Rapid amplification of cDNA ends (RACE)

In order to perform 5′-RACE for AC133 on Caco-2 cells, NT-2 cells, and CD34+ cells isolated from cord blood, total RNA was isolated using Concert Cytoplasmic RNA Isolation Reagent (Invitrogen, Carlsbad, CA). RACE-ready cDNA was prepared using the GeneRacer Kit (Invitrogen) according to the manufacturer's protocol. 5′-RACE on human brain, kidney, and testis cDNA was performed using RNA-ligase mediated (RLM)–5′-RACE-ready brain, kidney, and testis cDNA (Invitrogen) according to the manufacturer's protocol. All 5′-RACE experiments were carried out using 2 AC133-specific primers matching sequences in exon 2: 5′-GAGGCATCAGAATAATAAACAGCAGC-3′ and nested 5′-CAGCAGCAACAGGGAGCCGAGTA-3′, with Platinum Taq DNA Polymerase High Fidelity (Invitrogen). Resulting polymerase chain reaction (PCR) products were purified, cloned into the pCR4-TOPO vector (Invitrogen), and sequenced.

Northern hybridization analysis

A fragment of AC133 cDNA (361 base pair [bp]) common to all known isoforms was amplified by reverse transcriptase (RT)–PCR, using AC133-specific primers: 5′-CTAGATACTGCTGTTGATGTC-3′ and 5′-CTGCTCTAGGTTGACACACTT-3′, cloned into pBlueScript KS- (Stratagene, La Jolla, CA), and the digested fragment was used as a probe for AC133 detection on a Northern blot. As an internal control for loading, a 408-bp fragment of glyceraldehyde 3–phosphate dehydrogenase (G3PDH) was amplified by RT-PCR, using G3PDH-specific primers: 5′-CCCATCACCATCTTCCAGGAG-3′ and 5′-AGGGATGATGTTCTGGAGAGCC-3′, cloned into pCR4-TOPO with a digested fragment used as a probe for G3PDH detection on a Northern blot. Total RNA (20 μg) from Caco-2, WERI-Rb-1, and NT-2 cell lines was resolved on a 1.2% formaldehyde agarose gel, transferred to Nytran SuPerCharge (Schleicher & Schuell, Keene, NH), and probed with a 32P-labeled probe.

RT-PCR analysis

Human MTC Panel I, Human MTC Panel II, and Human Immune System MTC Panel (Clontech, Palo Alto, CA) were used as a source of cDNA from 18 human tissues for RT-PCR. Amplification was performed using forward primers 5′-GTCCAATCAGAGTGCGTCCA-3′ and nested 5′-GGCCATGCTCTCAGCTCT-3′ for exon 1A, 5′-GCGGCAGCGGTGACTA-3′ and nested 5′-GAGCAGGAGCGGGAGC-3′ for exon 1B, 5′-GAACTGCGGGGAGAGCGT-3′ and nested 5′-CGGAGCGGGAGTCGGA-3′ for exon 1C, 5′-CCAAAAGCACTCCAGATGACA-3′ and nested 5′-AATCCACTACAAAGCTCTTC-3′ for exon 1D1, 5′-TTCTTCTCTGTGGGCTCCT-3′ and nested 5′-CTTTCTCGTGGATCTGGAC-3′ for exon 1E1, and 2 reverse primers located in common exon 2 of AC133: 5′-TCTTGGGTCTCATAATTTGTTGCAGGC-3′ and nested primer 5′-TTCCCGCACAGCCCCAGCAGCAACAG-3′. PCR was performed using Advantage 2 Taq Polymerase (Clontech). PCR conditions were as follows: 94°C for 1 minute followed by 25 cycles (first round) or 32 cycles (second round with nested primers) of 94°C for 30 seconds, 60°C for 30 seconds, and 72°C for 30 seconds. RT-PCR on Caco-2, NT-2, brain, kidney, and CD34+ human cord blood cell RACE-ready cDNA was performed as indicated above, with one exception: a 5′-RACE outer adapter primer was used instead of gene-specific primers for exons 1A, 1B, 1C, 1D1, and 1E1 in the first round of PCR.

Construction of luciferase reporter vectors

The BAC clone RP11-452J21, containing exons 1A, 1B, 1C, exon clusters 1D and 1E, and exons 2 and 3 of AC133 and their flanking regions, was obtained from Research Genetics (Invitrogen). All promoter fragments were generated by PCR using primers to different regions of AC133 P1, P2, P3, P4, and P5 (Table 1). All primers contained 5′ adapters with restriction sites for KpnI or HindIII. Amplified fragments were double digested with KpnI and HindIII and cloned into KpnI/HindIII sites of the pGL3-enhancer firefly luciferase vector (Promega, Madison, WI). Plasmids were purified using the HiSpeed Plasmid Midi Kit (Qiagen, Valencia, CA) and verified by sequencing.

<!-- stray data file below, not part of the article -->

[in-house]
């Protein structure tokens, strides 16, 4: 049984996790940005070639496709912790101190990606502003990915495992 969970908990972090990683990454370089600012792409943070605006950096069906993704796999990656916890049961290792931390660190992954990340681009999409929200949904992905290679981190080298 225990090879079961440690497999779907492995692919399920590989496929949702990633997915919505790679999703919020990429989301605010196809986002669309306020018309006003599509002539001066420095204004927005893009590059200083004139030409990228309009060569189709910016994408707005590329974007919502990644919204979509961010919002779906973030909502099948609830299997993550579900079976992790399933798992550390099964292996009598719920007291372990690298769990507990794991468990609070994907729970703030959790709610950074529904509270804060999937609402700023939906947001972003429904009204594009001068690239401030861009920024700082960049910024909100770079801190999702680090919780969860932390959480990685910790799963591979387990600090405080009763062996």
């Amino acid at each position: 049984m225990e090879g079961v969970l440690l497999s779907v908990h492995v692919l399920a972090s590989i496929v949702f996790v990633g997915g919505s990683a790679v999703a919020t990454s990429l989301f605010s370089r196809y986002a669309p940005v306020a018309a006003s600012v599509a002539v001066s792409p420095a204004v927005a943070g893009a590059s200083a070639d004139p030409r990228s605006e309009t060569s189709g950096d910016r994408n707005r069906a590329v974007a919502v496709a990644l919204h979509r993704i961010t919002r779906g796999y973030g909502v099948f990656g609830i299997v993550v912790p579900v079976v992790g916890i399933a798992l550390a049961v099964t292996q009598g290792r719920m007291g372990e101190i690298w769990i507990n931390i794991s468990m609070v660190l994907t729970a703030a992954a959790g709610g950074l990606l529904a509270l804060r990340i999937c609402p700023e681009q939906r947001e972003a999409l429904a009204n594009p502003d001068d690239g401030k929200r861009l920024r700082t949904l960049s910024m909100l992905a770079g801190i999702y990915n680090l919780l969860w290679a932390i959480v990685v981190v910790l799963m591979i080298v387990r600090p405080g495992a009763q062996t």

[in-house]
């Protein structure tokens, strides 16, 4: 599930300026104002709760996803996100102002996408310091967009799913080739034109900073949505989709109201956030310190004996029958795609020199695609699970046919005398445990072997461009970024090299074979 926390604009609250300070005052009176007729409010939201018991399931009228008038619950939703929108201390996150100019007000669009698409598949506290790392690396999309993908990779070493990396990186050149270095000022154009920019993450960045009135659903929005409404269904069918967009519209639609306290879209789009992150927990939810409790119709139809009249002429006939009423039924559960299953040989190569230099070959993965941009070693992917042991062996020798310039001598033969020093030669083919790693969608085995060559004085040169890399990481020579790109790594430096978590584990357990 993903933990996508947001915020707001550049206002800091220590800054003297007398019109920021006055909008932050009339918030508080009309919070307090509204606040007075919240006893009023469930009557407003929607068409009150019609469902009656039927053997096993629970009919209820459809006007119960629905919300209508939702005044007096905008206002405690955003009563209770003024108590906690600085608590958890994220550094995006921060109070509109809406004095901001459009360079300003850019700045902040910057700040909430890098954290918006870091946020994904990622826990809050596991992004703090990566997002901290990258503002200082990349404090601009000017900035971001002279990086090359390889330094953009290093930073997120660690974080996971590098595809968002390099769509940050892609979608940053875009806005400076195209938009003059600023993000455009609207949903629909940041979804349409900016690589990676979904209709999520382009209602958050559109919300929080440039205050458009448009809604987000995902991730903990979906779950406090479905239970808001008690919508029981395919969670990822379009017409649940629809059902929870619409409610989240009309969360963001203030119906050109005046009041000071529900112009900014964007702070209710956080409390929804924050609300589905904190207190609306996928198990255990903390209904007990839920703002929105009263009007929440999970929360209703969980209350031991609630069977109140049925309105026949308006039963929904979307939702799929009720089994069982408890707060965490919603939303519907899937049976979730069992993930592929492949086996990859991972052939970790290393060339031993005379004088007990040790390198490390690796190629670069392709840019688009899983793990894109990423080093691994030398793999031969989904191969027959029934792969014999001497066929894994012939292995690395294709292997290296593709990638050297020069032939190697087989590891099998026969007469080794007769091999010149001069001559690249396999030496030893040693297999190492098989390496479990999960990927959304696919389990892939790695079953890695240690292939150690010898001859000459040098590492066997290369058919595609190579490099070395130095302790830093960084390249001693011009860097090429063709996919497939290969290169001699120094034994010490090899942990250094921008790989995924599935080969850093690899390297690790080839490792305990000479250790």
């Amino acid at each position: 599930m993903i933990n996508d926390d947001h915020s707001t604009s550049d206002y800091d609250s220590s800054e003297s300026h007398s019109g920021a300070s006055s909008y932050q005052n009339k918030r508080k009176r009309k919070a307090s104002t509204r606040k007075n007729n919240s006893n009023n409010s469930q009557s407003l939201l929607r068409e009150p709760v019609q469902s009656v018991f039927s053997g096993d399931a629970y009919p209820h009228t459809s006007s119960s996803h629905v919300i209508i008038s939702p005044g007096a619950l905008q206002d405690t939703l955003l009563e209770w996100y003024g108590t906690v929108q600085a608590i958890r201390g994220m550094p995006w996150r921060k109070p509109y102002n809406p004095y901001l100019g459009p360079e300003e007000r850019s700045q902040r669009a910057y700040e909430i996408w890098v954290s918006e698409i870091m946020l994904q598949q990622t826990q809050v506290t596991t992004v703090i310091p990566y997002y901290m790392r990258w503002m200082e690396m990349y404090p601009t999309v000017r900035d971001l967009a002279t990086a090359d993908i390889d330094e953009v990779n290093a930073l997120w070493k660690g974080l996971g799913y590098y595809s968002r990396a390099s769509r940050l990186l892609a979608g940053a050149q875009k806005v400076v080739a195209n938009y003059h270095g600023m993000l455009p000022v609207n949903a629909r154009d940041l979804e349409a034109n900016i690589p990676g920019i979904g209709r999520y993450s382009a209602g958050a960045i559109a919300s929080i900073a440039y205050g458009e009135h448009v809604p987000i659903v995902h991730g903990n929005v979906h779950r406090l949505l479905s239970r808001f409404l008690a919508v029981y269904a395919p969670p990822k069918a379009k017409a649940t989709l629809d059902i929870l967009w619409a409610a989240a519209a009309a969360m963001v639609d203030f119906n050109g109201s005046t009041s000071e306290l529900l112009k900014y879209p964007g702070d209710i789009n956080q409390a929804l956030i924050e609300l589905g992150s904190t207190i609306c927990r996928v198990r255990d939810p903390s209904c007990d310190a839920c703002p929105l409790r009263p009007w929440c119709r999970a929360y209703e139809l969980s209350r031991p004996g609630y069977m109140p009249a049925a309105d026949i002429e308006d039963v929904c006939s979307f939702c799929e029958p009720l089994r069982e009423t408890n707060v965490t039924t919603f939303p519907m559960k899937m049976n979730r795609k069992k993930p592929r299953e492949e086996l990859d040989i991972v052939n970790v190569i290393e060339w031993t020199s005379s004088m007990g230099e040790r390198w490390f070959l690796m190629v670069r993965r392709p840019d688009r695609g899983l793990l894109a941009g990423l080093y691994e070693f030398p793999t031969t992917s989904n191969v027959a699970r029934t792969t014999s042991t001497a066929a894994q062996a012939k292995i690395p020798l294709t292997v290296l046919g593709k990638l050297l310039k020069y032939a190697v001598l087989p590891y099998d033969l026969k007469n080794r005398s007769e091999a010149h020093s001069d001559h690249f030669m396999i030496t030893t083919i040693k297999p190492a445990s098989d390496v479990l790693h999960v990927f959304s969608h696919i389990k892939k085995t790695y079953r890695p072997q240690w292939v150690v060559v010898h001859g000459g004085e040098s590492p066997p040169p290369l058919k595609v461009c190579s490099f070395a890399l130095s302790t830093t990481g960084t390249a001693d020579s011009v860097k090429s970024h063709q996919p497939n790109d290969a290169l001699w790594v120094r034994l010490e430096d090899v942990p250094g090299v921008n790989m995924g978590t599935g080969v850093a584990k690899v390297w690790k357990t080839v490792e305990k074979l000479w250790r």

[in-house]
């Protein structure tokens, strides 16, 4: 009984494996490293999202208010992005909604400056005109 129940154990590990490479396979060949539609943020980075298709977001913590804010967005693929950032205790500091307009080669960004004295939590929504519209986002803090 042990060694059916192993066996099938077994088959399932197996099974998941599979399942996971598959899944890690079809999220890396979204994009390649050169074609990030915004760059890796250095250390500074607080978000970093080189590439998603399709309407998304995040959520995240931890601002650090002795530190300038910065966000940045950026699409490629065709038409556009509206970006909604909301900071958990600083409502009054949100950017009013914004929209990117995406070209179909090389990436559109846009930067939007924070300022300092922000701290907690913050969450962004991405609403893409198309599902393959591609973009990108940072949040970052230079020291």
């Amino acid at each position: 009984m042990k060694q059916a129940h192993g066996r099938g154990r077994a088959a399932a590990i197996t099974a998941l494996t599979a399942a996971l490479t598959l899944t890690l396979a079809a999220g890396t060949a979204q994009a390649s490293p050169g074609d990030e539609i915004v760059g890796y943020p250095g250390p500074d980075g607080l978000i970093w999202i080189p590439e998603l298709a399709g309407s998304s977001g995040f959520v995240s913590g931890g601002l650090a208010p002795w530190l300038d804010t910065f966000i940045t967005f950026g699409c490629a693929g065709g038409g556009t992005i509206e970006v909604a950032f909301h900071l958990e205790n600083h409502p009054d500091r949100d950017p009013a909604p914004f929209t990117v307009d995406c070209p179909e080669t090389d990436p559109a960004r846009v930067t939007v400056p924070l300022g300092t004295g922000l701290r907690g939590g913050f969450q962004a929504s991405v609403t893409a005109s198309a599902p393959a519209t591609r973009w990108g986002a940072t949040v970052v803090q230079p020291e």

Table 1.

Primers used for amplification of different constructs of AC133 promoters

Transient transfections and luciferase assays

All pGL3 and renilla luciferase vectors were obtained from Promega. All transfections were carried out in 6-well plates (Corning, Corning, NY). Cells were plated 24 hours prior to transfection at a density of 2 × 105 per well, and transfections were carried out in antibiotic-free medium. Reporter construct (1.5 μg) in pGL3-enhancer vector and 30 ng renilla luciferase–null vector (as an internal control for transfection efficiency) were transfected, using 3 μL Lipofectamine 2000 Transfection Reagent (Invitrogen) according to the manufacturer's protocol. At 48 hours after transfection, cells were washed with phosphate-buffered saline and lysed with 500 μL Passive Lysis Buffer (Promega). Activities of firefly and renilla luciferases were measured with a TD-20/20 Luminometer (Turner Designs, Sunnyvale, CA) using the Dual Luciferase Reporter Assay System (Promega) according to the manufacturer's protocol. Firefly luciferase activity was normalized by renilla luciferase activity. pGL3-enhancer (promoterless) vector was used in all experiments as a negative control and as a baseline for data comparisons. pGL3-control (contains SV40 promoter and SV40 enhancer) vector was used in all experiments as a positive control.

In vitro DNA methylation

Plasmid DNA (20 μg) was incubated without (mock methylated) or with (methylated) 20 units SssI methylase (New England BioLabs, Beverly, MA) at 37°C for 24 hours, supplemented every 4 hours with 160 μM S-adenosylmethyonine. Complete methylation at CpG sites was confirmed by HpaII digestion of plasmid DNA. Before transfection, methylated DNA was purified using the Wizard DNA Clean-Up System (Promega). Data from methylated and mock-methylated constructs were normalized by the activity of methylated or mock-methylated pGL3-enhancer plasmids, respectively.